For more than 40 years, the United Nations (UN) has been home to historic debate and exchange of ideas about key challenges facing our planet. Yesterday we had the honor of joining a distinguished UN panel of experts and analysts to discuss the role companies must play in charting a green and sustainable future.
“If you rewind to the 1950s, we had only 3 billion people on the planet,” said Tod Arbogast, director of Sustainable Business at Dell. “Today we’re approaching 7 billion and by 2050 we could have 9 billion. We must take action now to protect and preserve our world’s natural resources.”
Arbogast discussed Dell’s progress in fulfilling its commitment to become the ‘greenest’ technology company on the planet. “We are driving new efficiencies across our entire business,” said Arbogast.
Goldman Sachs’ Michael Moran touched on the importance the investor community is placing on for the need for companies to consider long-term environmental uncertainties.
“If you believe this, we want to see you preparing for this,” Moran said.
And don’t forget about your employees.
“According to a recent survey, 92 percent of prospective employees said they want to work for a green company,” said Andrew Winston, founder of Winston Eco-Strategies and author of “Green to Gold: How Smart Companies Use Environmental Strategy to Innovate, Create Value, and Build Competitive Advantage.”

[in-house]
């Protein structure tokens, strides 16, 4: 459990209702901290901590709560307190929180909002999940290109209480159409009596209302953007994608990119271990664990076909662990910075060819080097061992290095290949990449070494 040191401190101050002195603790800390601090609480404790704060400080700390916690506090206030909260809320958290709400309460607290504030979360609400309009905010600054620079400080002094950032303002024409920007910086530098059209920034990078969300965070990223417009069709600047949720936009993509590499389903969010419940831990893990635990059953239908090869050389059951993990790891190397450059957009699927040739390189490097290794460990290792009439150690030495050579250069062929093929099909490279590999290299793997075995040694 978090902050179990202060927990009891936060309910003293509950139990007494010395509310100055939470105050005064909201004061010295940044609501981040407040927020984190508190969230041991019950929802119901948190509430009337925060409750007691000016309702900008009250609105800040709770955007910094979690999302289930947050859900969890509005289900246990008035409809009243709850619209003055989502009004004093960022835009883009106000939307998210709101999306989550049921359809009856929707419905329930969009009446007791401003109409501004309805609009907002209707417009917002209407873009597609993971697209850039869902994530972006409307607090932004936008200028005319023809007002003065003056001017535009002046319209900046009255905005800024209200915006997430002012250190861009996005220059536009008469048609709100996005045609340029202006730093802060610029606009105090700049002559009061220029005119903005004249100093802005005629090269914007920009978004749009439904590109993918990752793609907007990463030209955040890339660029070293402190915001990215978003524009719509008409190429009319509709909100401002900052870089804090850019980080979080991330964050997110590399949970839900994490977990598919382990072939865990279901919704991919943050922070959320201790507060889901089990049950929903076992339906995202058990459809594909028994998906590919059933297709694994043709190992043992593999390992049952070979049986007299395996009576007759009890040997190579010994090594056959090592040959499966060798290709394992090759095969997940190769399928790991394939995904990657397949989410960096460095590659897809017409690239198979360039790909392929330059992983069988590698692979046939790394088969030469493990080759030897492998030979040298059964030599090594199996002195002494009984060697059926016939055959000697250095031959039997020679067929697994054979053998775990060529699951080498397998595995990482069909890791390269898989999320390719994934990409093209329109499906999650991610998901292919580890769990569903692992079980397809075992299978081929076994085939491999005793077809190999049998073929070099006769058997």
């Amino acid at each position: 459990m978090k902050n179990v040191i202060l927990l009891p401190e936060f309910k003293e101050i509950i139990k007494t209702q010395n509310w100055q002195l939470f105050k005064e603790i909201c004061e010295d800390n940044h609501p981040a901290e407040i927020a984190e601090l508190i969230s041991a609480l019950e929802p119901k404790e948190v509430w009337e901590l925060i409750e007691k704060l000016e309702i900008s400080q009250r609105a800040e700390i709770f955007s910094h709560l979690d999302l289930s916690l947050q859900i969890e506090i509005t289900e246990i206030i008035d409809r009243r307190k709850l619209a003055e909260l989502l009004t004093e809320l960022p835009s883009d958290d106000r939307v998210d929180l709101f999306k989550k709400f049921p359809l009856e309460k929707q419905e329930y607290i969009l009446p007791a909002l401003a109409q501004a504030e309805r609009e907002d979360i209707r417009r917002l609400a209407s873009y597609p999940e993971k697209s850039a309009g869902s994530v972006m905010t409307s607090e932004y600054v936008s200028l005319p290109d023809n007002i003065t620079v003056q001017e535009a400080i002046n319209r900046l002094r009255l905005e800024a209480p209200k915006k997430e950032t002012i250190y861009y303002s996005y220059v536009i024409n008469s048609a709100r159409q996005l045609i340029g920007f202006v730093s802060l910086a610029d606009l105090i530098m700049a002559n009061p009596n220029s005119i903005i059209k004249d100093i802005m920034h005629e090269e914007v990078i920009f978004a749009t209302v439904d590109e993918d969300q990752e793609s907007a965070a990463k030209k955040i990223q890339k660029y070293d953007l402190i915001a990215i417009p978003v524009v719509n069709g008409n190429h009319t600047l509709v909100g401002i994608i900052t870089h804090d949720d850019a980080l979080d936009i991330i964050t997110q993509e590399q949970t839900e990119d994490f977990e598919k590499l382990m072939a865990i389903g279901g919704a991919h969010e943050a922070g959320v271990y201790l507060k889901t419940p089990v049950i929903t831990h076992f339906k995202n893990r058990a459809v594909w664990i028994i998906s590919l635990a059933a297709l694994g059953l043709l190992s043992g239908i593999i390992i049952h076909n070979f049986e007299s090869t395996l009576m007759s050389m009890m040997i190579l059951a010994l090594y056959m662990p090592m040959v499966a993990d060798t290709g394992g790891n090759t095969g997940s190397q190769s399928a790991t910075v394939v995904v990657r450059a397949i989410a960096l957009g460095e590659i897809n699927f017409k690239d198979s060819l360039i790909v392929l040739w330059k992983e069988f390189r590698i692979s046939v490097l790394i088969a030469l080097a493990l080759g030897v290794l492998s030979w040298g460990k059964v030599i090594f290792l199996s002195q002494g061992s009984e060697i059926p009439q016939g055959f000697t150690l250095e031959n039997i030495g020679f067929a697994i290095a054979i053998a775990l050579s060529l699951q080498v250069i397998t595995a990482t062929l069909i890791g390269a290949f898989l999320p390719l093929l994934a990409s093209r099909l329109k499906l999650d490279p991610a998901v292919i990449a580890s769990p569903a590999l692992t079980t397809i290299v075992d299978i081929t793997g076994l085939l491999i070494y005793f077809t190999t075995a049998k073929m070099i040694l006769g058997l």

Conservation International’s Glenn Prickett weighed in on the importance of helping developing countries preserve and restore vital ecosystems.
“Twenty percent of the world’s CO2 is caused by the destruction of rainforest. That’s pretty compelling,” said Prickett.
Fortune Small Business’ Brian Dumaine moderated the hour and a half discussion. Dumaine is author of “The Plot to Save the Planet.”
What role should businesses play in restoring and maintaining the health of our planet? We’d like to hear your thoughts and ideas on innovative strategies move us all closer to a greener future. Feel free to share them here or at www.regeneration.org.